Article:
Esmé fixates the platinum gal on a gray silk dress that hangs in the middle rack like a lone wolf howling and again I know it’s a done deal because that color gray looks amazing with that hair color—makes the skin look translucent like an angel. Tiny pearls have been sewn over the straps and line the top of the boat neck. It’s gray with small almost invisible lines of navy and retailing for just over $750. I sigh and sip as I take in the woman eyeing the dress as she listens to Esmé sell her, and you know? I wonder at the dwindling power of the beautiful thing in these tough times. The immortality factor of viewing such perfection, or as the Japanese say the kawaii factor. I suddenly feel odd as a worrying epiphany enters my zone. Is Three Marys practical or is it part of the problem? Who dictated the price of acquiring and enjoying this beauty? How much did that dress actually cost to make and how much was Platinum paying for the brand.
I rip myself off the couch. Can it be black and white like that? Is art—expensive art—acceptable in times of human struggle. And, who is the judge of that. Was it that simple.
I knew it wasn’t that simple.
I don’t know what to do so I sit back down on the velvet couch as Esmé admires herself and the woman in the mirror, the color of the dress—she’s now put on the same dress as the customer too—something a sales girl would only do if they knew it looked better on the client, complementing her pale skin, the shape of the dress accentuating her little column curves. She puts on the new shoes that sit in our window, next grabs a matching handbag and puts on the newest earrings, soft little jade droplets on filigree gold. She is a pro and dresses the woman in the same but different, whisking her away to the ball. She fixes the woman’s makeup—now that’s trust in this town—adding a fresh layer of soft powder and gloss, smoothes her neckline and spritzes the sample perfume over her body.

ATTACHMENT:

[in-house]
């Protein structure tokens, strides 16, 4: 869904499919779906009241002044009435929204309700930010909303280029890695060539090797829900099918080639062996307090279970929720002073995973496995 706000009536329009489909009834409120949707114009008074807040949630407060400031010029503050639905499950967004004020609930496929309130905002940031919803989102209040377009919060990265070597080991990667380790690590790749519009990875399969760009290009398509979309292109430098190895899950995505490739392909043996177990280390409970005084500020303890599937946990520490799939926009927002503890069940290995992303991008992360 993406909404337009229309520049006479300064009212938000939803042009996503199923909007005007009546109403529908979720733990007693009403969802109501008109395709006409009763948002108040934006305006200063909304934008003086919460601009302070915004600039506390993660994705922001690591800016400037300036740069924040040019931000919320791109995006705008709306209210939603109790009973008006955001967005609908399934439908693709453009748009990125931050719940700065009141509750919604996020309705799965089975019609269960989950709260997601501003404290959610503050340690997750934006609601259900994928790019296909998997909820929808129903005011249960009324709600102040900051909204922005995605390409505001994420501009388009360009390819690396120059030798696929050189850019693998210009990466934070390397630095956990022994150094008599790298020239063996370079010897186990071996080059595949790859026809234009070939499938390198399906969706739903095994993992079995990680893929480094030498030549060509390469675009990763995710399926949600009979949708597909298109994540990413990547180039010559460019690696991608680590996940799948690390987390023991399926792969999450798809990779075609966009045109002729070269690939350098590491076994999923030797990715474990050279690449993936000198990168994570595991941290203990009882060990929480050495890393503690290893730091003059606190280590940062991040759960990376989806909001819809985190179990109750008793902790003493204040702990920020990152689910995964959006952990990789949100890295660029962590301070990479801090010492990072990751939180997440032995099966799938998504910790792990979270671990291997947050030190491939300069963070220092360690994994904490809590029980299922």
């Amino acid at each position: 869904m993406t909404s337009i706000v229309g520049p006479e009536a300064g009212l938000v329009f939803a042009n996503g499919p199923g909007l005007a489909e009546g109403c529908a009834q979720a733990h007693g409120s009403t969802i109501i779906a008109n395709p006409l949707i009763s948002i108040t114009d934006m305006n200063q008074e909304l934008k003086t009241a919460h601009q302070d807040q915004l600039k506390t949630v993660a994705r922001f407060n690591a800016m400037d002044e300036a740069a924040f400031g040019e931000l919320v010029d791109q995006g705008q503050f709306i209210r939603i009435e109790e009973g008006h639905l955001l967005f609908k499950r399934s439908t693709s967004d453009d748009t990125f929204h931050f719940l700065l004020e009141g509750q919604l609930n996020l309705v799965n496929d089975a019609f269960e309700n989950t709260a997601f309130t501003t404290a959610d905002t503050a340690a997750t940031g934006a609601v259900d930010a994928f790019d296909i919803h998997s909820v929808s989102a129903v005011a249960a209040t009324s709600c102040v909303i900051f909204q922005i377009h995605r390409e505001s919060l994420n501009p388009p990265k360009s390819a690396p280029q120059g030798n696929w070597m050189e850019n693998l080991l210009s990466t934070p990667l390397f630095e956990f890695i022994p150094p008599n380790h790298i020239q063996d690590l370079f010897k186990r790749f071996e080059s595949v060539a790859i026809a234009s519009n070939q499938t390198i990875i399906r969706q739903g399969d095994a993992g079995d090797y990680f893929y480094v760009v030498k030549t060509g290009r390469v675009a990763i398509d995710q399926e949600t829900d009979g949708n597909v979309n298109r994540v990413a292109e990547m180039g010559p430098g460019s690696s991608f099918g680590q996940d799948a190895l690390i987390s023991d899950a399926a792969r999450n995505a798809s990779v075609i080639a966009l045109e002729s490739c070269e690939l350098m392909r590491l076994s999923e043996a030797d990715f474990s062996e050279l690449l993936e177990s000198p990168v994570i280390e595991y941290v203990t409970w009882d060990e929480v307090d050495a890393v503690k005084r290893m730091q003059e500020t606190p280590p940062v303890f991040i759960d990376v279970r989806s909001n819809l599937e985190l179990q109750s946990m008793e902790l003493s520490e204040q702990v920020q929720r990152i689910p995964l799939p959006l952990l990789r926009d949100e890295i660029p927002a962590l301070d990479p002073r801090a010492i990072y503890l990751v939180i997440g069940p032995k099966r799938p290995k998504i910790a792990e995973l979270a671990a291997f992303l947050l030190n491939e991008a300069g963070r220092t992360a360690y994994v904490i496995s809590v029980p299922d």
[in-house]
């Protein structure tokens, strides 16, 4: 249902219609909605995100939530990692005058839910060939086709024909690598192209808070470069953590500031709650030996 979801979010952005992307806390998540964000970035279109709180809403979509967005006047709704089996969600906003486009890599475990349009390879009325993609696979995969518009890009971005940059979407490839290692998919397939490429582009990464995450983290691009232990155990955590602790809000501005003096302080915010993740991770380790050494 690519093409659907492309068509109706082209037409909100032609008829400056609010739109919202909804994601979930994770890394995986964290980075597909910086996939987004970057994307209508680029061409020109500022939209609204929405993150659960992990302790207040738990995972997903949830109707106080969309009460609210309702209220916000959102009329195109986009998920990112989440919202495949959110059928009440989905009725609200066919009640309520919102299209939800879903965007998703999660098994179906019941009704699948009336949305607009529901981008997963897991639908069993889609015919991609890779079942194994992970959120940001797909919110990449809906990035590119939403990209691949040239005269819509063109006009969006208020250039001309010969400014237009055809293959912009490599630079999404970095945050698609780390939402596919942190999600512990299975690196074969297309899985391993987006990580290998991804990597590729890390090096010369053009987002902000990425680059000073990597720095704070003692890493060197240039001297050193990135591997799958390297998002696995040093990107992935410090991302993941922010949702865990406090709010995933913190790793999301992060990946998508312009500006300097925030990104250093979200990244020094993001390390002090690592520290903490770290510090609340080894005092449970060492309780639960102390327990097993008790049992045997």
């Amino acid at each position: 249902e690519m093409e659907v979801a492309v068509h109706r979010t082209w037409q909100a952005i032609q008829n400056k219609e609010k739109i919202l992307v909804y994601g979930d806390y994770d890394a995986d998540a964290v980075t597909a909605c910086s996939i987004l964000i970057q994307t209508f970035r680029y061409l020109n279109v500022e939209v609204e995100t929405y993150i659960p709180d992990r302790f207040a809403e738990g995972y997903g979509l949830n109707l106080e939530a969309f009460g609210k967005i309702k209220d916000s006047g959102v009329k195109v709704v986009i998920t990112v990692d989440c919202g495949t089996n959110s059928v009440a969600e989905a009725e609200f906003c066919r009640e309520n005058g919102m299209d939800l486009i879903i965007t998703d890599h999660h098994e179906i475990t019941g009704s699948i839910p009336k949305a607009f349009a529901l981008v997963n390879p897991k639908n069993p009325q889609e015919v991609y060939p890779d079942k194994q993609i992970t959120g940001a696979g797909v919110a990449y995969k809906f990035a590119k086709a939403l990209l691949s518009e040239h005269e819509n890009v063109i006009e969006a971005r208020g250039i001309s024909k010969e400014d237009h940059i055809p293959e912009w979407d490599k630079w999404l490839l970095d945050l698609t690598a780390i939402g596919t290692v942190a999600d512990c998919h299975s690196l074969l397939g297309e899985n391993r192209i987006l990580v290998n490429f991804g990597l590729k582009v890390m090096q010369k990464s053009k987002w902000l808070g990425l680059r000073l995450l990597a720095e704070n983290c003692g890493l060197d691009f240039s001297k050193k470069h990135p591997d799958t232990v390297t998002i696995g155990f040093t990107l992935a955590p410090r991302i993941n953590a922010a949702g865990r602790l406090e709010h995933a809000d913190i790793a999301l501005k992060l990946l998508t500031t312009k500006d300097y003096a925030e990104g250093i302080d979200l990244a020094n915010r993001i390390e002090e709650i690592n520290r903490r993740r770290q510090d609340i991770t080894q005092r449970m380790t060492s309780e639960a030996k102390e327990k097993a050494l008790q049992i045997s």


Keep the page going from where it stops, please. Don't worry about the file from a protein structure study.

Esmé then turns up the music in the store, an eclectic fusion mix dancing and prancing, straightening items, humming to herself in delight. By now the woman has been sold and in secret celebration Esmé brings me our new strappy heels to try followed by our new cream silk dress and cashmere cape and before I know it she has fairy godmothered me into being ready for the ball too and produced champagne flutes in all three of our hands with sparkling rosé even though its barely noon and we’re all grooving to the beat of the music and the bubbles and the woman is also buying some stuff for her daughter and as Esmé grabs my hands to dance and dip me I careen around the store in these seriously hot heels and prance around the counter where I then see Celine coming back determined with her purchases to hold up the ship and in my mind I flip through the books, adding the numbers, figuring out how behind we are this month compared to the same month last year.